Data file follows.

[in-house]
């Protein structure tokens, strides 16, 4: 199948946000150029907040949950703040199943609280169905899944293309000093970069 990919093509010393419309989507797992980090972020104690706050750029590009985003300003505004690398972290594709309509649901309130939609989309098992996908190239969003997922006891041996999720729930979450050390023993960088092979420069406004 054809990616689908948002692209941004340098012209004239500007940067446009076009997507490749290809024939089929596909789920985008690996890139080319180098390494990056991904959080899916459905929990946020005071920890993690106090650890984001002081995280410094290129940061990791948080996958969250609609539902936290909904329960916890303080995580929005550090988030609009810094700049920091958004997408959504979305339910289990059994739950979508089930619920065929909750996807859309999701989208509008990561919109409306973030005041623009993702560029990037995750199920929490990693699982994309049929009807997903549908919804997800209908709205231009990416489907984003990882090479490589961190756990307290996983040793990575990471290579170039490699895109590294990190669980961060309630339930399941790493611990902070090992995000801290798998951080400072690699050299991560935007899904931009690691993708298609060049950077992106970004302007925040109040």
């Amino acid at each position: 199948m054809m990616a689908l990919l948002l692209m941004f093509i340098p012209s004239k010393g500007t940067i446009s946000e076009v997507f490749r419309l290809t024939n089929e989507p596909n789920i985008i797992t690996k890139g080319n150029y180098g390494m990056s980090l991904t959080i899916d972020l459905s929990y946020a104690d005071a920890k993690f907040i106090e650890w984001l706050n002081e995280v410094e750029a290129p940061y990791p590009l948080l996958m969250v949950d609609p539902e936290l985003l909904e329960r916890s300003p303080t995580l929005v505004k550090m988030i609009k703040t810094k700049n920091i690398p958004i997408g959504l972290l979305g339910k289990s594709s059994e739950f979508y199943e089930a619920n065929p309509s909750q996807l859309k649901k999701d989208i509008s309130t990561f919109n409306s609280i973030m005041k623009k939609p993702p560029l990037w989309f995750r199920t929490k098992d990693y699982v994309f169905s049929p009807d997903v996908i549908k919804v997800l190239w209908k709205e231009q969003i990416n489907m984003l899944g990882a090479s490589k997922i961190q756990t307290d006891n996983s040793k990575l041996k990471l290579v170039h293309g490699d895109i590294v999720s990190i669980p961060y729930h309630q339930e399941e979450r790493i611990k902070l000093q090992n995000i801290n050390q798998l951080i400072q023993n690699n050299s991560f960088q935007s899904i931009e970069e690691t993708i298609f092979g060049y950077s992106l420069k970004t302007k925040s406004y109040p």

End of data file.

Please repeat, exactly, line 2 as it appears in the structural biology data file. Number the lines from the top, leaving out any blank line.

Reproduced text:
């Protein structure tokens, strides 16, 4: 199948946000150029907040949950703040199943609280169905899944293309000093970069 990919093509010393419309989507797992980090972020104690706050750029590009985003300003505004690398972290594709309509649901309130939609989309098992996908190239969003997922006891041996999720729930979450050390023993960088092979420069406004 054809990616689908948002692209941004340098012209004239500007940067446009076009997507490749290809024939089929596909789920985008690996890139080319180098390494990056991904959080899916459905929990946020005071920890993690106090650890984001002081995280410094290129940061990791948080996958969250609609539902936290909904329960916890303080995580929005550090988030609009810094700049920091958004997408959504979305339910289990059994739950979508089930619920065929909750996807859309999701989208509008990561919109409306973030005041623009993702560029990037995750199920929490990693699982994309049929009807997903549908919804997800209908709205231009990416489907984003990882090479490589961190756990307290996983040793990575990471290579170039490699895109590294990190669980961060309630339930399941790493611990902070090992995000801290798998951080400072690699050299991560935007899904931009690691993708298609060049950077992106970004302007925040109040």